The sparkling lights reminded her of the stars which, when she slept, protected her from the dark. This morning, she had no time for stars, running out the door with toothbrush and toothpaste in hand. No makeup. No bling. Almost no sandals, but she dashed back just in time. Clattering up the bus steps, she smiled at the driver and settled into a midway seat. Unusual, but not earth shattering.
She sat, arms full of the necessities of the day. In other words, nothing. These things, as all things, were nothing is the light of day. Imagined the ticking, the counting down, in rhythm with her heart. Held herself as if to protect the unborn child she would never have.
Minutes ticked. The bus grew fuller, stacked with humans like wheat stalks in the field.
Minutes. Minutes. Minutes.
All she felt was a flash of agony, a moment when the stars settled down around her, gathering her into their arms to fly away.
“Every job from the heart is, ultimately, of equal value. The nurse injects the syringe; the writer slides the pen; the farmer plows the dirt; the comedian draws the laughter. Monetary income is the perfect deceiver of a man’s true worth.”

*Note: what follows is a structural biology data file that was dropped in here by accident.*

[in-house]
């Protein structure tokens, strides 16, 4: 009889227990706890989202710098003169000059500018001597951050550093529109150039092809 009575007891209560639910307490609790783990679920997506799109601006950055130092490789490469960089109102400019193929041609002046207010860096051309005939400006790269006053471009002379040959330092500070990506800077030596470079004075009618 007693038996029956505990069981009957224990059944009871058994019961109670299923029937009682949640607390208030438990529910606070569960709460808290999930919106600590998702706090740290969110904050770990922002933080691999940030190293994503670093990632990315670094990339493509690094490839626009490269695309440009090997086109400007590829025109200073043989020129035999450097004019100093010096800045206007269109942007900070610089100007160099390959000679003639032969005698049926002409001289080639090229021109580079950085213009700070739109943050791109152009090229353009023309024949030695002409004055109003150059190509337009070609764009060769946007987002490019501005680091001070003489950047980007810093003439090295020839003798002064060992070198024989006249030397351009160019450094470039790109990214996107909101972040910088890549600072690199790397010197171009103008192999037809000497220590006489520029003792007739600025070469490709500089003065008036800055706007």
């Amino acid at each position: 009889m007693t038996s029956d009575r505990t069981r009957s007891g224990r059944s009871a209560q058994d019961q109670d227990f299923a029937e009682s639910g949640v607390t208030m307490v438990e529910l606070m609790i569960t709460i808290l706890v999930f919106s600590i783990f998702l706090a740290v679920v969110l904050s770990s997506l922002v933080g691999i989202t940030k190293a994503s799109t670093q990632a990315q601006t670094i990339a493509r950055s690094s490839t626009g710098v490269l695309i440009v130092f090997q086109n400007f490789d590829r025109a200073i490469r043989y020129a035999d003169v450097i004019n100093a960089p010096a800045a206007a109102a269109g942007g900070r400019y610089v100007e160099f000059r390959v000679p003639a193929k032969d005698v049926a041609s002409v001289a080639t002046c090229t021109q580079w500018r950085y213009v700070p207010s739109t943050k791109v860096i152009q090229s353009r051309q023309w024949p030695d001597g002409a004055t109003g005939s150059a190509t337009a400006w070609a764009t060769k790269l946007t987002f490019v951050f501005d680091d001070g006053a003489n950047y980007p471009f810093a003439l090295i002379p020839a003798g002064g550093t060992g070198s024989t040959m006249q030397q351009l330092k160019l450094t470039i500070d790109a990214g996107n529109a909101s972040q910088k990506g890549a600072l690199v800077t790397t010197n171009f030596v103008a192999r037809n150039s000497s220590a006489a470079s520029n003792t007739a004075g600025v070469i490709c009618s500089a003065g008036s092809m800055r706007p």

“If you want to write, if you want to create, you must be the most sublime fool that God ever turned out and sent rambling. You must write every single day of your life. You must read dreadful dumb books and glorious books, and let them wrestle in beautiful fights inside your head, vulgar one moment, brilliant the next. You must lurk in libraries and climb the stacks like ladders to sniff books like perfumes and wear books like hats upon your crazy heads. I wish you a wrestling match with your Creative Muse that will last a lifetime. I wish craziness and foolishness and madness upon you. May you live with hysteria, and out of it make fine stories — science fiction or otherwise. Which finally means, may you be in love every day for the next 20,000 days. And out of that love, remake a world.”
― Ray Bradbury